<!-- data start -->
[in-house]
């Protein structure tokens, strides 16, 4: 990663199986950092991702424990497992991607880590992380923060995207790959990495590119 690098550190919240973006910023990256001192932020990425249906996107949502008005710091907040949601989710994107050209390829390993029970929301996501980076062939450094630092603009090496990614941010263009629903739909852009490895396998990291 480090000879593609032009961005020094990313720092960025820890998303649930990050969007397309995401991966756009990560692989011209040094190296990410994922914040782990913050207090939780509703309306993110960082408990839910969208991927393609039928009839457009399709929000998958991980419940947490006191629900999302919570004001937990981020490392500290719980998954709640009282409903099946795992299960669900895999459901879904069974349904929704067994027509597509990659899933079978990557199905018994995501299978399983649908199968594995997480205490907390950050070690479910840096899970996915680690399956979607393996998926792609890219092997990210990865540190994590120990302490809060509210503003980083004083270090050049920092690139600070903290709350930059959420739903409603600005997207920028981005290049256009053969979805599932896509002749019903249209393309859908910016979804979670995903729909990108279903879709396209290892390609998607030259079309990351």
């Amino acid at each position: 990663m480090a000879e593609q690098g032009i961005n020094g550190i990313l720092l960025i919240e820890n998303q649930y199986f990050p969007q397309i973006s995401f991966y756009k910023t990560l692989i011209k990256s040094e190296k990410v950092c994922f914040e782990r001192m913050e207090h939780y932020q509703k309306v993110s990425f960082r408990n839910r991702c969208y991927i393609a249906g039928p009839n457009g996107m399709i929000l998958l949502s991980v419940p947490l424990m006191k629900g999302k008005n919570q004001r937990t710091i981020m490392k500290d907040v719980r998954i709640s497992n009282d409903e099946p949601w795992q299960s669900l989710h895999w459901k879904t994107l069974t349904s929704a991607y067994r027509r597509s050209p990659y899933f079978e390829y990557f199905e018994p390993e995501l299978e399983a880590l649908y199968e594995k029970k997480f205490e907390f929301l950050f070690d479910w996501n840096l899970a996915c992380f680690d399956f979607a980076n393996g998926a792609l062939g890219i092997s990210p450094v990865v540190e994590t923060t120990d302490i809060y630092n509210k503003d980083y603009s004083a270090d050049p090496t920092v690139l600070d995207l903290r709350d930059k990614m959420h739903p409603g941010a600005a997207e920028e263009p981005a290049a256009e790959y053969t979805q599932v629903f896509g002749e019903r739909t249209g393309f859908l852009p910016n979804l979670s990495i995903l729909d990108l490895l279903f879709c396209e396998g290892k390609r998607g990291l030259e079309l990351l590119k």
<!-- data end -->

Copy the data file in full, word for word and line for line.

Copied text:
[in-house]
């Protein structure tokens, strides 16, 4: 990663199986950092991702424990497992991607880590992380923060995207790959990495590119 690098550190919240973006910023990256001192932020990425249906996107949502008005710091907040949601989710994107050209390829390993029970929301996501980076062939450094630092603009090496990614941010263009629903739909852009490895396998990291 480090000879593609032009961005020094990313720092960025820890998303649930990050969007397309995401991966756009990560692989011209040094190296990410994922914040782990913050207090939780509703309306993110960082408990839910969208991927393609039928009839457009399709929000998958991980419940947490006191629900999302919570004001937990981020490392500290719980998954709640009282409903099946795992299960669900895999459901879904069974349904929704067994027509597509990659899933079978990557199905018994995501299978399983649908199968594995997480205490907390950050070690479910840096899970996915680690399956979607393996998926792609890219092997990210990865540190994590120990302490809060509210503003980083004083270090050049920092690139600070903290709350930059959420739903409603600005997207920028981005290049256009053969979805599932896509002749019903249209393309859908910016979804979670995903729909990108279903879709396209290892390609998607030259079309990351």
């Amino acid at each position: 990663m480090a000879e593609q690098g032009i961005n020094g550190i990313l720092l960025i919240e820890n998303q649930y199986f990050p969007q397309i973006s995401f991966y756009k910023t990560l692989i011209k990256s040094e190296k990410v950092c994922f914040e782990r001192m913050e207090h939780y932020q509703k309306v993110s990425f960082r408990n839910r991702c969208y991927i393609a249906g039928p009839n457009g996107m399709i929000l998958l949502s991980v419940p947490l424990m006191k629900g999302k008005n919570q004001r937990t710091i981020m490392k500290d907040v719980r998954i709640s497992n009282d409903e099946p949601w795992q299960s669900l989710h895999w459901k879904t994107l069974t349904s929704a991607y067994r027509r597509s050209p990659y899933f079978e390829y990557f199905e018994p390993e995501l299978e399983a880590l649908y199968e594995k029970k997480f205490e907390f929301l950050f070690d479910w996501n840096l899970a996915c992380f680690d399956f979607a980076n393996g998926a792609l062939g890219i092997s990210p450094v990865v540190e994590t923060t120990d302490i809060y630092n509210k503003d980083y603009s004083a270090d050049p090496t920092v690139l600070d995207l903290r709350d930059k990614m959420h739903p409603g941010a600005a997207e920028e263009p981005a290049a256009e790959y053969t979805q599932v629903f896509g002749e019903r739909t249209g393309f859908l852009p910016n979804l979670s990495i995903l729909d990108l490895l279903f879709c396209e396998g290892k390609r998607g990291l030259e079309l990351l590119k």